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Fear and Infidelity

How To Face Your Fears That Cause Infidelity

When we think of infidelity as "mere cheating" we are often overlooking the many fears that go along with this. Infidelity may be due to fears and fears themselves may lead to infidelity. Why is this, and what can you do about this?

1. Fear of being trapped: One of the greatest fears of commitment is the fear of being trapped. When people feel trapped, their primitive brains start to rebel. As a result, their primitive urges may overpower their "thinking" brains and as a result, they may be unable to control their sexual impulses.

To Do: Talk about feelings of being trapped early on. Also, create a context for enough freedom for both partners in the relationship. See nights out with friends as protective to the relationship rather than obstructive. If uncomfortable about the latter, talk about this.

2. Fear of losing a partner: The uncertainty of relationships often makes people do they very thing they dread: which is to end it. In my book "Life Unlocked: 7 Revolutionary Lessons To Overcome Fear" I explain how dread often leads to the opposite of what we want to happen and what we can do about this. When people have affairs because they can't stand the tension of when the dreaded end will happen, this is very preventable.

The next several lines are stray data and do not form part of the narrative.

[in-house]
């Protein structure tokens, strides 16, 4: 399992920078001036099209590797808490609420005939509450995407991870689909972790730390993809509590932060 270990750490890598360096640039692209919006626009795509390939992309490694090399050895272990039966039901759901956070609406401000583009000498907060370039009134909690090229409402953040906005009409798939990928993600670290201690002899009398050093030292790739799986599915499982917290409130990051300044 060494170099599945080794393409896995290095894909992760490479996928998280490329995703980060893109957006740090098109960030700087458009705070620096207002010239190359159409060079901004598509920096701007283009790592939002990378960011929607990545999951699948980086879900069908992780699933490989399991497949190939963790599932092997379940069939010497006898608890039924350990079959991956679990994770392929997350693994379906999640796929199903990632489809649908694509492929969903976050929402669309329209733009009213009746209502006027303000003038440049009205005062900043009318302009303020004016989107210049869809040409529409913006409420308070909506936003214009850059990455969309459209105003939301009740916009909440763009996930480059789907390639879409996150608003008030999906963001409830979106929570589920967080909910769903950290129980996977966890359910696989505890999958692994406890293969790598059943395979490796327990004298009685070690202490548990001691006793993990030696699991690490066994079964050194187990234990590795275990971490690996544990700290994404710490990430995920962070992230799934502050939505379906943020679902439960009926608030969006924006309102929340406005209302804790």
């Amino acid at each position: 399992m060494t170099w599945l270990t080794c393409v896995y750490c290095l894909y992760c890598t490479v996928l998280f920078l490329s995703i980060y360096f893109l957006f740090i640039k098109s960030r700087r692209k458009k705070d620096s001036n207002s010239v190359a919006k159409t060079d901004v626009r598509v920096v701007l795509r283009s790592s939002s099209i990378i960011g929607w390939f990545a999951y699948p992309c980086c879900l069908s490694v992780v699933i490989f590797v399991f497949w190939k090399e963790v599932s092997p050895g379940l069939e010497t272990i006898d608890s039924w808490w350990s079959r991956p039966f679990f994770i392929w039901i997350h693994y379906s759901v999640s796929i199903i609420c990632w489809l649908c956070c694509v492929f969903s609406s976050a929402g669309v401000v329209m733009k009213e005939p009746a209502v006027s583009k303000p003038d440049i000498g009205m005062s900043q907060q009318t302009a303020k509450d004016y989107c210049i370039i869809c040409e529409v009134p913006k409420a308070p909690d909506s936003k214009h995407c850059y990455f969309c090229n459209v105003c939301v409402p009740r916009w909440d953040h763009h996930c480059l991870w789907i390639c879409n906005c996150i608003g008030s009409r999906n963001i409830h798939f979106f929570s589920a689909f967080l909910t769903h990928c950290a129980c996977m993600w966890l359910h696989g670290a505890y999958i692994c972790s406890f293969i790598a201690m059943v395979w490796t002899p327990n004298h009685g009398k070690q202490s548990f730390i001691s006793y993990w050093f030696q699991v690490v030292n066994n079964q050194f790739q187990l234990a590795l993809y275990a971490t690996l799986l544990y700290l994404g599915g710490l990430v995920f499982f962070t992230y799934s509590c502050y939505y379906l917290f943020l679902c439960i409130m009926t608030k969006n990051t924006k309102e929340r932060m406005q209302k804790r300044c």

To Do: Being able to air your insecurities is important early on in a relationship. Also, being able to recognize that you can focus on the positive rather than your dread is important.

3. Fear that pushes the other partner away: Your own fear of infidelity can push away your partner because your fear will reflect automatically in their brains due to their mirror neurons. They may not identify this as "your fear" but instead as "their" fear, and they may bolt as a result of this.

To Do: Talk about how fear can spread. Recognize that if one of you is fearful that this can impact the other. Teach each other counter-mirroring described in Life Unlocked and learn to distance yourself when necessary in order to protect the relationship.

4. Fear of losing power and identity: When people get close, they often lose part of what they were. This leads to the person feeling as though he or she is not able to be what he or she used to be. As a result, that partner may seek another context in which to recover this fear.

To Do: Expect yourself and your partner to change. Talk about the sense of loss of your old self and how you can recover that if you truly want it. If you used to be motivated and outgoing but now are a couch potato with your spouse, ask them to help you recover this way of being that you used to enjoy.

5. Fear of losing potency: The benefits of long-term relationships relate to comfort and paradoxically, trust. This, however, can be very boring as well. It is normal to be less excited than you were, and often, there is not enough energy in a day to be creative about sex. This says more about your comfort and tiredness than it does about your potency.

To Do: Make experimentation part of your sex life. While nobody wants to be forced into creative explorations at the end of a long day, know that you can have benefits of long-term relationships than short-term relationships seldom have. You can experience the pleasure of touch without expecting a full performance. You can be more tolerant of shorter love-making times from time to time. You can also strive to keep healthy together, thereby improving your potency.

Thus, these five fears can lead to infidelity but they are all addressable. Do not give up a meaningful relationship over these fears. Address them instead.

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